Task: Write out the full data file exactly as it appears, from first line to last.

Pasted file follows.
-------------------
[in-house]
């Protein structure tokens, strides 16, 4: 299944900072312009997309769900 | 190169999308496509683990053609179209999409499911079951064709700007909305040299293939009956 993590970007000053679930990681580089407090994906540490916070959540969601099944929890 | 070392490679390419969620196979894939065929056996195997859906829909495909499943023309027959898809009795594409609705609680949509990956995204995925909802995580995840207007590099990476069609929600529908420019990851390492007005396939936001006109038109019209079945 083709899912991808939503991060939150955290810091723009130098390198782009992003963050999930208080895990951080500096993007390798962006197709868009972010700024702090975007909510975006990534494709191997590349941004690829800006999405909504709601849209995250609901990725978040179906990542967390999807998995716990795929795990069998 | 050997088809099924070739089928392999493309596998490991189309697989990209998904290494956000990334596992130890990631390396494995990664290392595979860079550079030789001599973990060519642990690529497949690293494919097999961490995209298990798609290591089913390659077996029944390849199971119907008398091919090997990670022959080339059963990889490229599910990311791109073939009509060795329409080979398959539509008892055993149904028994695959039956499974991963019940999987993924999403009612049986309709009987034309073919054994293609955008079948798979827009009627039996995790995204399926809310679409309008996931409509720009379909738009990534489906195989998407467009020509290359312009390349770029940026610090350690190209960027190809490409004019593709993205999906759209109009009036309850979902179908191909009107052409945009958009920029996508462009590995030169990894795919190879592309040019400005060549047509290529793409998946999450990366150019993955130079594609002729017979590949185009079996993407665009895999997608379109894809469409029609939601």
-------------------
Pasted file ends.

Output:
[in-house]
């Protein structure tokens, strides 16, 4: 299944900072312009997309769900 | 190169999308496509683990053609179209999409499911079951064709700007909305040299293939009956 993590970007000053679930990681580089407090994906540490916070959540969601099944929890 | 070392490679390419969620196979894939065929056996195997859906829909495909499943023309027959898809009795594409609705609680949509990956995204995925909802995580995840207007590099990476069609929600529908420019990851390492007005396939936001006109038109019209079945 083709899912991808939503991060939150955290810091723009130098390198782009992003963050999930208080895990951080500096993007390798962006197709868009972010700024702090975007909510975006990534494709191997590349941004690829800006999405909504709601849209995250609901990725978040179906990542967390999807998995716990795929795990069998 | 050997088809099924070739089928392999493309596998490991189309697989990209998904290494956000990334596992130890990631390396494995990664290392595979860079550079030789001599973990060519642990690529497949690293494919097999961490995209298990798609290591089913390659077996029944390849199971119907008398091919090997990670022959080339059963990889490229599910990311791109073939009509060795329409080979398959539509008892055993149904028994695959039956499974991963019940999987993924999403009612049986309709009987034309073919054994293609955008079948798979827009009627039996995790995204399926809310679409309008996931409509720009379909738009990534489906195989998407467009020509290359312009390349770029940026610090350690190209960027190809490409004019593709993205999906759209109009009036309850979902179908191909009107052409945009958009920029996508462009590995030169990894795919190879592309040019400005060549047509290529793409998946999450990366150019993955130079594609002729017979590949185009079996993407665009895999997608379109894809469409029609939601």